Following on from the writings and political actions of Jane Jacobs in the 1950s in New York, various perspectives in architectural theory and urban planning call for reclaiming diversity in the city and designing the city as “open”. The “open city” is a city where diversity is possible, and situational opportunities for action are available to its residents. The concept of urban openness quickly leads to the juxtaposition of two elements. Richard Sennett refers to them as building and dwelling: The man-made environment of the buildings and spaces and their intended functions only represent the structure for living (building); it is from how this structure is used (dwelling) that the lifeworld reality for people emerges. Urban openness needs to be considered in its dependence on both elements.
However, how can the open city be ensured? Sennett’s ethics for the city do not provide a direct answer to this question, as he, following in the footsteps of Jane Jacobs, only emphasizes the need for political actions to prevent urban planning clear-cutting. Little is said in this context about how closed, monofunctional, and dense cities lead to a decrease in residents’ attachment to their cities. Actually, the recovery of diversity in the city heavily depends on the attachment of people to the places and neighborhoods of their lifeworld. The question of the conditions for the possibility of openness is thus primarily directed at the relationship between building and dwelling: between the built environment and the attention it receives from its users.
The finding that the diversity of opportunities for action in dwelling presupposes local attachment can be seen as a result of environmental psychological research on place attachment over the past 50 years. Especially under the conditions of increasing spatial mobility, dissolution of boundaries and fluid networks, the reference to places that guarantee continuity becomes more important. On the other hand, placelessness is perceived as a significant limitation of quality of life.
For practical building and urban planning orientation, this implies the demand to re-examine how the built environment should be designed and how to take into account the changed conditions of urban dwelling. This means that the needs of users must be empirically apprehended and incorporated into the planning process as part of the often invoked construction turnaround (Bauwende). Not closing oneself off from the user perspective and creating the conditions for personal attachments to the city is a prerequisite for cities to be open and liveable in the sense of Richard Sennett’s vision of the city.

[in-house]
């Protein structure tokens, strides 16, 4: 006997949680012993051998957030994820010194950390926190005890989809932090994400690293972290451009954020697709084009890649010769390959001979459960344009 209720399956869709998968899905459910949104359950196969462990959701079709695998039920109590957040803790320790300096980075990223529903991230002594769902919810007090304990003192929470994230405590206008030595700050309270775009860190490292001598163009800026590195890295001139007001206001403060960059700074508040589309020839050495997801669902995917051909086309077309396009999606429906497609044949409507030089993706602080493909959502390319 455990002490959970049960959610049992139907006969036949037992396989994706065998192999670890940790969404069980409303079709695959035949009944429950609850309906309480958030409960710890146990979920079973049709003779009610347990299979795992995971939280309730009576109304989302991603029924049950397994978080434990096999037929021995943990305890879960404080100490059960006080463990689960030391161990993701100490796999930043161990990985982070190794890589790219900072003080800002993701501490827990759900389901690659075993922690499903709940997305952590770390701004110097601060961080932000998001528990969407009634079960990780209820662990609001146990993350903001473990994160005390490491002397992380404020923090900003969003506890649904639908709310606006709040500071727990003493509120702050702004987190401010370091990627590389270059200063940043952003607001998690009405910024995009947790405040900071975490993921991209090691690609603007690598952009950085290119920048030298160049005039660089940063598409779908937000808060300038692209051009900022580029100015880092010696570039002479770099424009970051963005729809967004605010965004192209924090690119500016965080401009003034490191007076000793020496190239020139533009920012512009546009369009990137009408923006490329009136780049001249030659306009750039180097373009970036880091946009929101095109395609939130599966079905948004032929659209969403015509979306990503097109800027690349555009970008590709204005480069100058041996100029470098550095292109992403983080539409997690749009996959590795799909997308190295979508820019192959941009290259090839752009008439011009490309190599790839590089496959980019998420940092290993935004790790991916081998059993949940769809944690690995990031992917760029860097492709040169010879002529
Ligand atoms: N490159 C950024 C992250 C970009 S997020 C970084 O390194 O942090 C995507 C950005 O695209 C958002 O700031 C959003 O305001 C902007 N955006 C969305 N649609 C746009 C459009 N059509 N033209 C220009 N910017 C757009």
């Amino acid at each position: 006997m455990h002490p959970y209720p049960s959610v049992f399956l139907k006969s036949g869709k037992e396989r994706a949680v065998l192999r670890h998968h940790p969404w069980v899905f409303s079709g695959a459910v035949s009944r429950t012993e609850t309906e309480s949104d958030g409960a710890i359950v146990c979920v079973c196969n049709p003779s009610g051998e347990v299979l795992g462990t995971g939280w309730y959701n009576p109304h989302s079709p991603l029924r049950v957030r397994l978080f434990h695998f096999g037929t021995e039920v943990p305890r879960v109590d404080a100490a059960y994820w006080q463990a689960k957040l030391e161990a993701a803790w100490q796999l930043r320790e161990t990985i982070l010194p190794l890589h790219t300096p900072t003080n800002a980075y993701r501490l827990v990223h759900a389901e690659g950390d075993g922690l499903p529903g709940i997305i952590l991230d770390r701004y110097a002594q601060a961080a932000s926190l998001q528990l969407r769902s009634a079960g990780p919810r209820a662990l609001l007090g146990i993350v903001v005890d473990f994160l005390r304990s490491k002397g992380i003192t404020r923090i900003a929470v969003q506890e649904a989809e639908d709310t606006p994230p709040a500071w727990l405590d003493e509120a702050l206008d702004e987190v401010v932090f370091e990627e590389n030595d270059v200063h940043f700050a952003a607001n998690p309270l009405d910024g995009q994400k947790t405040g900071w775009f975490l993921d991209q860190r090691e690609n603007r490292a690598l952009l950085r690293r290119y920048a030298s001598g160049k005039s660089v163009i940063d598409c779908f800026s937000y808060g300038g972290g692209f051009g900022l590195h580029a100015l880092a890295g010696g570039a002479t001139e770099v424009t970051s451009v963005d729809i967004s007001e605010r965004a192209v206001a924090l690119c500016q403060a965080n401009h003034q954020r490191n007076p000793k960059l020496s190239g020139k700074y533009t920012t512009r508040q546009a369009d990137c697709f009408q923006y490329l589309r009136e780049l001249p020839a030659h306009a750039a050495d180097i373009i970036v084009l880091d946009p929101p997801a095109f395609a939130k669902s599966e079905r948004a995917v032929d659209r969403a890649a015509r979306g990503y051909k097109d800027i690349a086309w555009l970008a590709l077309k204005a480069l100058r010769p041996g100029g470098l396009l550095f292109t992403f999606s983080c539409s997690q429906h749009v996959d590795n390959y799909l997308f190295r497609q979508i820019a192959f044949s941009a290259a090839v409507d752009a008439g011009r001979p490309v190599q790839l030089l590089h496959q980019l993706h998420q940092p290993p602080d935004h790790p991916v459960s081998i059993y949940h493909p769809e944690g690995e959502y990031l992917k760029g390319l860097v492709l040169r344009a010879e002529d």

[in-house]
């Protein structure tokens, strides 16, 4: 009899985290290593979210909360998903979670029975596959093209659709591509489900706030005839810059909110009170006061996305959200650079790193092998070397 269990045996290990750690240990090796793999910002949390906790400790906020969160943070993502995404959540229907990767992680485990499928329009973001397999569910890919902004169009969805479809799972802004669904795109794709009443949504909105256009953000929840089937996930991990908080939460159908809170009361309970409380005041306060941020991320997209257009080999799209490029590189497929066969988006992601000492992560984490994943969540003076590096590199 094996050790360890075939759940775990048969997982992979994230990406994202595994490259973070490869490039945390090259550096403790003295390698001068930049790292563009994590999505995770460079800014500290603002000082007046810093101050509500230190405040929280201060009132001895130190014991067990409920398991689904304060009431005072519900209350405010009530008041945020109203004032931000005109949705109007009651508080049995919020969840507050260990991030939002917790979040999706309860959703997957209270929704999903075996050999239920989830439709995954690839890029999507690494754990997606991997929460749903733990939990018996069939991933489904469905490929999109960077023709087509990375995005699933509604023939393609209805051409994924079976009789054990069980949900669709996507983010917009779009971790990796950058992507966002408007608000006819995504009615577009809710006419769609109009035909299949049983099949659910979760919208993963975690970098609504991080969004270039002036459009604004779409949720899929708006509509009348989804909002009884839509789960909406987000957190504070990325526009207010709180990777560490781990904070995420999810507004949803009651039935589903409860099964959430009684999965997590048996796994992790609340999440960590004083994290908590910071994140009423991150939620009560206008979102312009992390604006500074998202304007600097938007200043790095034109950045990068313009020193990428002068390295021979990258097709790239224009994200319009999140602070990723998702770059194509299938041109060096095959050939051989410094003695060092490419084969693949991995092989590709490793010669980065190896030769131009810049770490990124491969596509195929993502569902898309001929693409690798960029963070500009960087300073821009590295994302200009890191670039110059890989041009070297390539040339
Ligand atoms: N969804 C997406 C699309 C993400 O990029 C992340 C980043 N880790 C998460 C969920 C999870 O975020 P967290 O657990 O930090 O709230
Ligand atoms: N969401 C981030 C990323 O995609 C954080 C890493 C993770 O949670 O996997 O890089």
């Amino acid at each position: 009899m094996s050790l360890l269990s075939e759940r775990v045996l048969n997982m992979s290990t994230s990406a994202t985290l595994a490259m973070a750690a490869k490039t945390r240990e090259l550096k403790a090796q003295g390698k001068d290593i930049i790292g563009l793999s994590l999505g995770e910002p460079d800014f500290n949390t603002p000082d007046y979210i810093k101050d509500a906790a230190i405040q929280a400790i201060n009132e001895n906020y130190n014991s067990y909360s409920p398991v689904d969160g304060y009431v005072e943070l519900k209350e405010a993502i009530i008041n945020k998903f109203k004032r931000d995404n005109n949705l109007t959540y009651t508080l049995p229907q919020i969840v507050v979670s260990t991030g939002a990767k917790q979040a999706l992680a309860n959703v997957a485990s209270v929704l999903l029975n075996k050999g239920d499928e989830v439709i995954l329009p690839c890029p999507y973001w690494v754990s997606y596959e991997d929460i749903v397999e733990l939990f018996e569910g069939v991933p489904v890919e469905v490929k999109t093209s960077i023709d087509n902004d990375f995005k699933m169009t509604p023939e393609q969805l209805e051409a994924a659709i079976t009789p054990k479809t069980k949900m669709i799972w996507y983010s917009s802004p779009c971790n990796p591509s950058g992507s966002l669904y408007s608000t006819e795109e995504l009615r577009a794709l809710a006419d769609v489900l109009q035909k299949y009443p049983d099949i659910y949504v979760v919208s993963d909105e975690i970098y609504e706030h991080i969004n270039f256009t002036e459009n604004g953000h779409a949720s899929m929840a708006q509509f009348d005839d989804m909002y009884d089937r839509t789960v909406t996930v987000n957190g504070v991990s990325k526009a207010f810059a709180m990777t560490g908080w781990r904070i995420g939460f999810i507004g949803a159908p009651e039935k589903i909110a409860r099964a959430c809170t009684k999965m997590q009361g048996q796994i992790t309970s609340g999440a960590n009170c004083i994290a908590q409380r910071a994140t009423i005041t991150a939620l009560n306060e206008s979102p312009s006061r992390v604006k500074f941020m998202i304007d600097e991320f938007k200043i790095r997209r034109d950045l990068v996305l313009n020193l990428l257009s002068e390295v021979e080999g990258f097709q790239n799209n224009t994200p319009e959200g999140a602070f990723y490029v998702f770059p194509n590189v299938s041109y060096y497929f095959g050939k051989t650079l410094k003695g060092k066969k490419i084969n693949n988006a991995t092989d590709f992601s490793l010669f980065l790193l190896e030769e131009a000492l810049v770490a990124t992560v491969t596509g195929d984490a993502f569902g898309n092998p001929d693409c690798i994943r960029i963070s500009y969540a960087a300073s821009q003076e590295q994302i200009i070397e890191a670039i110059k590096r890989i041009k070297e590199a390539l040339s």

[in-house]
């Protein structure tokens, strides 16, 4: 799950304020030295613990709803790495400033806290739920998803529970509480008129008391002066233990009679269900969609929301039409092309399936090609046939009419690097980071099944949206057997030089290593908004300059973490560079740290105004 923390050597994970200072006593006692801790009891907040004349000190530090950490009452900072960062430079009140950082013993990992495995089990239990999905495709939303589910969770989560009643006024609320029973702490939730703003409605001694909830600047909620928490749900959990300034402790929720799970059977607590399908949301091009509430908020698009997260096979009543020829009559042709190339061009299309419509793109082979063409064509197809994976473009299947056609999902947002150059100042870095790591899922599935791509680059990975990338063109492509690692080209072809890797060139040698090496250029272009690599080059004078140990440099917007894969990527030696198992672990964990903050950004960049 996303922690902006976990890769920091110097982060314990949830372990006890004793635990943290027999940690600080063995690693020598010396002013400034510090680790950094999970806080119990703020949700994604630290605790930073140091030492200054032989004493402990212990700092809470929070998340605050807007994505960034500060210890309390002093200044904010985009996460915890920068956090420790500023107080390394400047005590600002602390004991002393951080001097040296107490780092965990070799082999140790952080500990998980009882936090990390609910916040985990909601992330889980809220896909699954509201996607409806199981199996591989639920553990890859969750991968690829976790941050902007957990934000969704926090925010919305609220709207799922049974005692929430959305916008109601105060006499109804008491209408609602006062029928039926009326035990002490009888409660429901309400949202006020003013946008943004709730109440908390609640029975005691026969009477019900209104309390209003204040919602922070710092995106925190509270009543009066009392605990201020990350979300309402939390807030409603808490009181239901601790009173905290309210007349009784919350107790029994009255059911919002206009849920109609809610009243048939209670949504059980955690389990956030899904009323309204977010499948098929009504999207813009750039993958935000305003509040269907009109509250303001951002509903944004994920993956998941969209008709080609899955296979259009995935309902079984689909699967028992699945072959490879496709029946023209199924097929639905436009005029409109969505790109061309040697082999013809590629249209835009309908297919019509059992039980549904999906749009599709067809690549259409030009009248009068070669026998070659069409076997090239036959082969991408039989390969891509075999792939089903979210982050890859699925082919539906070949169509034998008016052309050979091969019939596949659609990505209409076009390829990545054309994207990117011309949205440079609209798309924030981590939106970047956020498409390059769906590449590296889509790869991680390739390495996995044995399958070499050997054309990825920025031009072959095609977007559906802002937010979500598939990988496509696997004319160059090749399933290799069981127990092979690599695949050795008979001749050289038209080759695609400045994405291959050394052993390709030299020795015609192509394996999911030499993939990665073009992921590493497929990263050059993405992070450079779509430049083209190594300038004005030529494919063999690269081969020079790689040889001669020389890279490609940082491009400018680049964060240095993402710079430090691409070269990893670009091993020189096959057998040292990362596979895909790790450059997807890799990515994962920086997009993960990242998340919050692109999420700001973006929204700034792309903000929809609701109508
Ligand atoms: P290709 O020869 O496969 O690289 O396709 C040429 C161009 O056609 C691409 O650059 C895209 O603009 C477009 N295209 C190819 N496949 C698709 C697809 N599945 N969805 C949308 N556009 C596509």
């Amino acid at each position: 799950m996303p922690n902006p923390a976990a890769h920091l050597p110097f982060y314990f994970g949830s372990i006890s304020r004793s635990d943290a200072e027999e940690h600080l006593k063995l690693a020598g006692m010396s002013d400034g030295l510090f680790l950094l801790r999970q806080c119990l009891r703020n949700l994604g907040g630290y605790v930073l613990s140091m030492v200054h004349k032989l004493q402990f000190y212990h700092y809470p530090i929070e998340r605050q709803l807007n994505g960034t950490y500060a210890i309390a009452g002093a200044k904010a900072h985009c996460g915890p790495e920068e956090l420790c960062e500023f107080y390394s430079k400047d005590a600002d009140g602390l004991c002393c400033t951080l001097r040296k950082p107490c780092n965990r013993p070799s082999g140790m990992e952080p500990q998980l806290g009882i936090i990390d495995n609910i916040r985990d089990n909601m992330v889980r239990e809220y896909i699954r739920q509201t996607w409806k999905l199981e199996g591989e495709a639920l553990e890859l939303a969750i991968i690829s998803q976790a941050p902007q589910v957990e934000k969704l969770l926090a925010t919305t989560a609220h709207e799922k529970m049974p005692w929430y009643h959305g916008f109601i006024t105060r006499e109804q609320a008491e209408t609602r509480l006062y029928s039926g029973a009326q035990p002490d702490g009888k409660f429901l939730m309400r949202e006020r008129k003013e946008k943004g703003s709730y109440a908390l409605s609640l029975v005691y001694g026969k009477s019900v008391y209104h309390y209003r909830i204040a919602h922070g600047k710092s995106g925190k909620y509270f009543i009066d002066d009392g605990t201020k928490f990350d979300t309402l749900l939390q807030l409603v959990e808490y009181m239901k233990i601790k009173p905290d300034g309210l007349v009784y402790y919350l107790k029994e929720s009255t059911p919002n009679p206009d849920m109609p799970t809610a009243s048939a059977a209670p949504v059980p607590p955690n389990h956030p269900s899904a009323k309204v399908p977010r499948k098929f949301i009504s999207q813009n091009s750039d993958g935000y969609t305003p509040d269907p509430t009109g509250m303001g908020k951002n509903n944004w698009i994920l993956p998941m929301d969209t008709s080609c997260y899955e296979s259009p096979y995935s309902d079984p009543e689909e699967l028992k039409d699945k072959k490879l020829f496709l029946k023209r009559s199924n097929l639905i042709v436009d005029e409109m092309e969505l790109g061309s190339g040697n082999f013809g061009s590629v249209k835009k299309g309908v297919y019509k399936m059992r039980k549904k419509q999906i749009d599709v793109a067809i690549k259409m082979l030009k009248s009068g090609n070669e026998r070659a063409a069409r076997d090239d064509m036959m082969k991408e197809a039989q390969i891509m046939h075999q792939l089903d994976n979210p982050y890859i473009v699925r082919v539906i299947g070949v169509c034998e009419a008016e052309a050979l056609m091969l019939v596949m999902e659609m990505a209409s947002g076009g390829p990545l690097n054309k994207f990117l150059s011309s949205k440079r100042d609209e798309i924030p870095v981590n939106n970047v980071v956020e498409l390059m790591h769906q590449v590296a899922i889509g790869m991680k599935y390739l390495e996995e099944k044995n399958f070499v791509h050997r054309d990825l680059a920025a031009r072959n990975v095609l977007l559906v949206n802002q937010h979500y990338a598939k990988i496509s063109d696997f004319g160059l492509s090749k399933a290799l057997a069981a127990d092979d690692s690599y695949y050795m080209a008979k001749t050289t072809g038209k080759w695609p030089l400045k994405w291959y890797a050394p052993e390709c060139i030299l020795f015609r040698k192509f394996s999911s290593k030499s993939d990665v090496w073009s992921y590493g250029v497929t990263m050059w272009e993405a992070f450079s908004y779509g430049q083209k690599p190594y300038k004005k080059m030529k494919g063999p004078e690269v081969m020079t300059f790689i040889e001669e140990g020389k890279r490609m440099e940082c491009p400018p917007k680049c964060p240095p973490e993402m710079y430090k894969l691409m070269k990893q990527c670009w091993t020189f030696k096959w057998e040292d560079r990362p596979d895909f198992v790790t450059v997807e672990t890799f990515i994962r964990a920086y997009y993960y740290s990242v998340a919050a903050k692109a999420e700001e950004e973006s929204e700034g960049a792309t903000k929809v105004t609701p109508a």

To pursue this goal, three fundamental research questions need to be answered:
- What is place attachment?
- How is place attachment formed?
- What are the consequences of place attachment?
So, the dimensions, explanation, and consequences of place attachment are the focus of this research. With the answers to these three questions, it is possible to justify which measures are necessary in practice to create urban conditions that promote the development of place attachment for residents. The proposed project is dedicated to addressing these questions with the aim of applying the findings in urban and neighbourhood planning. How can the open city enable place attachment and thereby enhance the quality of life in the city? What can urban planning and architecture contribute to this?
The starting point of the project is a theory of place attachment that formulates causal relationships between physical, architectural, and historical city features, individuals and their personal life events, social actions on site, and the corresponding feelings of attachment. This is done in light of the research on place attachment in social sciences and human geography.
In a nationwide survey, the determinants of place attachment will be empirically examined in the project, in order to preempt a purely intuitive approach in urban planning. In doing so, we consciously draw on the survey program “LebensRäume” (Living spaces) of the Federal Office for Building and Regional Planning (BBR), which has been conducted annually in West Germany since 1985 and since 1990 also in East Germany. After ten years, we want to take this survey as a model and renew it with regard to selected focal points. This is necessary, first, because living in cities in Germany has changed since the end of the LebensRäume project, exacerbated by the COVID-19 crisis; and second, because the previous LebensRäume surveys practically omitted the assessment of place attachment. Apart from satisfaction with housing and willingness to move, no data were collected in this regard. In the new survey, the user-oriented perspective on the relationship with the local environment will therefore be emphasized, aiming to derive representative findings on strategies to promote place attachment in the residents. In this way, we aim to provide an empirical and theoretically grounded basis for improving the quality of life in cities through user-oriented urban planning.
The project is funded by the Federal Institute for Research on Building, Urban Affairs and Spatial Development (BBSR). For more information contact Moritz Fedkenheuer.
[Photo credits: https://www.statistik-berlin-brandenburg.de/167-2022]
Vorheriger BeitragEthik und Ästhetik – eine Diskussion